Friday, April 4, 2008
The Authority: Prime
I've gone on record saying I love The Authority: the mix of widescreen action, terrific ideas and dialogue, interesting characters and widescreen action makes me squeal with glee. So, after Grant Morrison's disastrous attempt to restart The Authority, Christos Gage and Darick Robertson take on the legendary superteam with The Authority: Prime. How did it go?
Stormwatch has discovered a secret bunker in the middle of the desert that Henry Bendix had hidden, so the new Weatherman (Bendix's son) sends the new Stormwatch Prime to unearth it, sort out the dangerous from the helpful, and keep what can be used. The Authority, who operates on their own rules, while Stormwatch is a UN thing, don't like this idea, and they show up, all of them, to stop Stormwatch from getting into that bunker. What follows is a three issue fight between the two teams, then a fight between the bunker's guards (reanimated corpses of the secret Stormwatch, Apollo and Midnighter's old team) and then finally, a clone of Bendix armed with all of Stormwatch's powers.
Here's the thing, for the first four issues, this was really a cover album of greatest hits, like a tribute band doing all of ABBA Gold. We were hitting all the requisite beats of an Authority comic, including Midnighter saying his "I've calculated this fight to a million moves" speech. It's not until Jackson King, the former Weatherman, gets his mental powers into the fray does it become interesting. When the Authority's godlike powers are diverted, leaving them close to human, the fight becomes fascinating.
Really, though, if Stormwatch and the Authority went at it, Stormwatch would last five minutes. It doesn't seem realistic that a team that killed God (literally) and the Avengers (or a facsimile of them) would be so easily defeated by Stormwatch, a team that a) hasn't killed God and b) isn't the Avengers.
The best bit in the entire mini-series is when Jackson turns off the mental implants in Midnighter's head and he takes on Hellstrike, an Irish sex maniac that's also a sentient cloud of green gas. Without any implants, Midnighter relies on simple battle tactics based on the strengths and weaknesses of his opponent. Here's the full page:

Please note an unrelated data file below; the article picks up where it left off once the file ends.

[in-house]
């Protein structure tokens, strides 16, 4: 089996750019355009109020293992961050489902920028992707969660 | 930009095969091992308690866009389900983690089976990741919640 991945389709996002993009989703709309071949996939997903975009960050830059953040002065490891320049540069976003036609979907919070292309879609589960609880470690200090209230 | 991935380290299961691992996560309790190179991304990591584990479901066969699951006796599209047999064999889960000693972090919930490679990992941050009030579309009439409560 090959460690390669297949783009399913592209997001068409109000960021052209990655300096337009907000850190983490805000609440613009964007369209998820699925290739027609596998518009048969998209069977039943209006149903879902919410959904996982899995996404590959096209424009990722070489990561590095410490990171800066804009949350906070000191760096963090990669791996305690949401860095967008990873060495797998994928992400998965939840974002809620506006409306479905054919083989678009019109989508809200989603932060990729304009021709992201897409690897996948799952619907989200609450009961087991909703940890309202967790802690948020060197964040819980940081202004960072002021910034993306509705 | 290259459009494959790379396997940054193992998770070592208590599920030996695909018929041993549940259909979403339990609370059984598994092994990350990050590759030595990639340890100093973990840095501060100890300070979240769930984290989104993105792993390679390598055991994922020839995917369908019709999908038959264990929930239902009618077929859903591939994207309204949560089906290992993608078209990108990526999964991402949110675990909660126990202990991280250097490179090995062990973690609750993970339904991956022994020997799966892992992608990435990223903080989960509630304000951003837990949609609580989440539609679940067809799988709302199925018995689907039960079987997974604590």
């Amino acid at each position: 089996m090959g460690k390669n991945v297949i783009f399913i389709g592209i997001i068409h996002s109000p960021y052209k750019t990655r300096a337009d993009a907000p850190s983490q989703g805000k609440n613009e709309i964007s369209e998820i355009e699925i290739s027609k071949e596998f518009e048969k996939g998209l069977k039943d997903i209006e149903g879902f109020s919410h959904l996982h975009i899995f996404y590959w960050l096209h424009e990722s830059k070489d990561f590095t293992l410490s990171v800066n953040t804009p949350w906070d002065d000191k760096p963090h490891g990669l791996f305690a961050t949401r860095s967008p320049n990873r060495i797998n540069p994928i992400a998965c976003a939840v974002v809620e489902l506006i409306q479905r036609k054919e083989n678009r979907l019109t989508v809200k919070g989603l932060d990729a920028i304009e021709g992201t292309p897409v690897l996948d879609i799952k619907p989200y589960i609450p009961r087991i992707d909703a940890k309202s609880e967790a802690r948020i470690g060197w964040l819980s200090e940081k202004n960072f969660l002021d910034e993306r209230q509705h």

Chris Sims would be happy with that face kick. And it's not the only one. In that single issue alone.
There's a couple great lines from Midnighter, and some decent character work for him, too. He hopes to figure out who he was before Bendix made him who he was. Gage does a good job showing the difference between Apollo and Midnighter, the latter knowing that he is who he makes himself to be.
As well, Jack Hawksmoor gets a great moment, but only one in the series, it seems. He shows up to fight the super-powered Bendix with a city from Arizona in humanoid shape. It's fairly badass.
But you see what I mean by "greatest hits"? A badass giant thing killing one guy? I saw it in the fourth issue of the first volume. Bendix coming back from the dead and messing with Midnighter's head? I saw it in the Revolution maxi-series. A reference to a sextape?
It's like Gage has the Authority checklist and is trying to hit all the major points. I mean, I liked it and was entertained, but the level of writing and art was so average that I almost just gave up and read the first volume instead.
Robertson's art on this series is so sketchy and dark and muddy and unclear that it's horrible. I like Robertson's art, especially on Transmetropolitan, where it's cartoony and clean and fun. This is murky, and I'm not sure if I should blame Robertson or the inker. Hmm... I just checked it, and I like Robertson inked it himself. Okay then, his art is just terrible on this. People's faces are all wonky and change features from panel to panel. Swift doesn't look anything like her previous appearances and Jenny Quantum seems to have lost her Asian descent (similar to Joe Mad's Ultimates Vol 3). It's just that if you're going to do The Authority, you need highly detailed, big widescreen art that's clear, and this art is none of that.
I was very disappointed in this mini-series. It said nothing new about The Authority, and it was like nothing had happened once we reached the end. I wasn't impressed. Recommended only for diehard fans of The Authority.